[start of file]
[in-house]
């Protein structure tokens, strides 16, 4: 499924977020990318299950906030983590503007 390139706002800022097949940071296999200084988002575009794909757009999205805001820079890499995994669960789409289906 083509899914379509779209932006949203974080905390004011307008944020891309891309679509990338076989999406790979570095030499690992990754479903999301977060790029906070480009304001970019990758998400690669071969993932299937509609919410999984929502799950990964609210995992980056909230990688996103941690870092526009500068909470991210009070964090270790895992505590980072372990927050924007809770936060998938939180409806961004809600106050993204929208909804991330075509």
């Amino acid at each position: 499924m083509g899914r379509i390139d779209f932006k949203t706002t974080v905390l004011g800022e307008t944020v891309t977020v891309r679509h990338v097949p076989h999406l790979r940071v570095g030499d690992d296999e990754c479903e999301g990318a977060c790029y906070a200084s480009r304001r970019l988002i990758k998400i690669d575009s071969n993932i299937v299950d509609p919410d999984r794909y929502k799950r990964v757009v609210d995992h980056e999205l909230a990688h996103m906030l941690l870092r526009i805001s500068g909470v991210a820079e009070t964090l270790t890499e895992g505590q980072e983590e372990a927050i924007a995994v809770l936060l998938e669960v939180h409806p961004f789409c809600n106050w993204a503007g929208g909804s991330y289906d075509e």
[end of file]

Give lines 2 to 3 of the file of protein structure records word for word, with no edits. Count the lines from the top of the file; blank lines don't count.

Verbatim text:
């Protein structure tokens, strides 16, 4: 499924977020990318299950906030983590503007 390139706002800022097949940071296999200084988002575009794909757009999205805001820079890499995994669960789409289906 083509899914379509779209932006949203974080905390004011307008944020891309891309679509990338076989999406790979570095030499690992990754479903999301977060790029906070480009304001970019990758998400690669071969993932299937509609919410999984929502799950990964609210995992980056909230990688996103941690870092526009500068909470991210009070964090270790895992505590980072372990927050924007809770936060998938939180409806961004809600106050993204929208909804991330075509």
């Amino acid at each position: 499924m083509g899914r379509i390139d779209f932006k949203t706002t974080v905390l004011g800022e307008t944020v891309t977020v891309r679509h990338v097949p076989h999406l790979r940071v570095g030499d690992d296999e990754c479903e999301g990318a977060c790029y906070a200084s480009r304001r970019l988002i990758k998400i690669d575009s071969n993932i299937v299950d509609p919410d999984r794909y929502k799950r990964v757009v609210d995992h980056e999205l909230a990688h996103m906030l941690l870092r526009i805001s500068g909470v991210a820079e009070t964090l270790t890499e895992g505590q980072e983590e372990a927050i924007a995994v809770l936060l998938e669960v939180h409806p961004f789409c809600n106050w993204a503007g929208g909804s991330y289906d075509e």